What do we do about this?

There is a lot written about change management in the business and IT systems literature.  Much of it is about people issues, and includes advice such as getting solid support of top management, understanding people’s fears, recruit champions).  I wont try to expand on this here.

In an AI  context, the task and use case are also important.  Many years ago, Rob Milne (who was a pioneer of commercial AI in Scotland, he has now sadly passed away) told me that his strategy was to focus on applications which were peripheral, and where full automation is possible.  By peripheral, Rob meant tasks that people regarded as annoying secondary things they needed to do, not tasks which were core to their professional identity.  For example, in medicine diagnosis is a core task, and writing reports is a peripheral task.  So if we try to automate diagnosis, this could be seen as job/deskilling threat since it is the core of what doctors do.  Also many doctors enjoy diagnosis.  Whereas if we automate report writing, this is not seen as a job threat, and also most doctors do not enjoy report writing and would welcome help here so that they have more time to spend on interesting “core” tasks such as diagnosis.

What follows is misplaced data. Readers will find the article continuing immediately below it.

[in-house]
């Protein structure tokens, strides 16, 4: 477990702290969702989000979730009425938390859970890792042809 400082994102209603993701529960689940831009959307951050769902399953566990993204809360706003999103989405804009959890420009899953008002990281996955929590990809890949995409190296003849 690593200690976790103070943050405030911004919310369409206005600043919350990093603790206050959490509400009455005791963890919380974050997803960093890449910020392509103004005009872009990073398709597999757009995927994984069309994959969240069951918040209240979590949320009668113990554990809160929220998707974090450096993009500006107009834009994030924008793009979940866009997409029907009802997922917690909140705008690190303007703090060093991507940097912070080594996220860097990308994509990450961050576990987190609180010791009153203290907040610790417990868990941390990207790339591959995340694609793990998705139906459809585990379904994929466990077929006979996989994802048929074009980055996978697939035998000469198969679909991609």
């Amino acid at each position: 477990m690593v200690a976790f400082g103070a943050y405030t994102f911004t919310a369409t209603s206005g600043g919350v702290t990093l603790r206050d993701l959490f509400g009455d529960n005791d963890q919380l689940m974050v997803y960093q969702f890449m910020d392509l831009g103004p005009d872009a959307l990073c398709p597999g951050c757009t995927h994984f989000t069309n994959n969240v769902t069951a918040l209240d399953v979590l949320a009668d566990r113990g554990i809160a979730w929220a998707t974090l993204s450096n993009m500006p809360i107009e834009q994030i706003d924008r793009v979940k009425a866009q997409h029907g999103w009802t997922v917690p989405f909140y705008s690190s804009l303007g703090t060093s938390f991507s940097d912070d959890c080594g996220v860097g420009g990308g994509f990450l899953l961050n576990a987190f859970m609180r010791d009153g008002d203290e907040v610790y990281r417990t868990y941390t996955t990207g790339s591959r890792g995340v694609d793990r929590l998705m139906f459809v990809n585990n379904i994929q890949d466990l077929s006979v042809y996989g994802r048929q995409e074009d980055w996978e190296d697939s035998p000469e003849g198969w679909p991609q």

Rob’s second strategy was to focus on areas where 100% automation was possible.  If the user has to interact with the AI system or vet/approve its output, then this requires training, new work flows, and in general is likely to lead to hassle.   Hassle is minimised if the AI system does its thing with minimal human involvement.

Final Thoughts

When I was a postdoc in the early 1990s, I worked with someone from Accenture, who told me that developing medical AI technology was the easy bit, what was hard was getting this technology deployed.  This was true in the 1950s when Meehl wrote his book, it was true in the 1990s, and it is still true in 2020.   So professionals who want to see AI used for real (in all contexts, not just medicine) need to think about change management.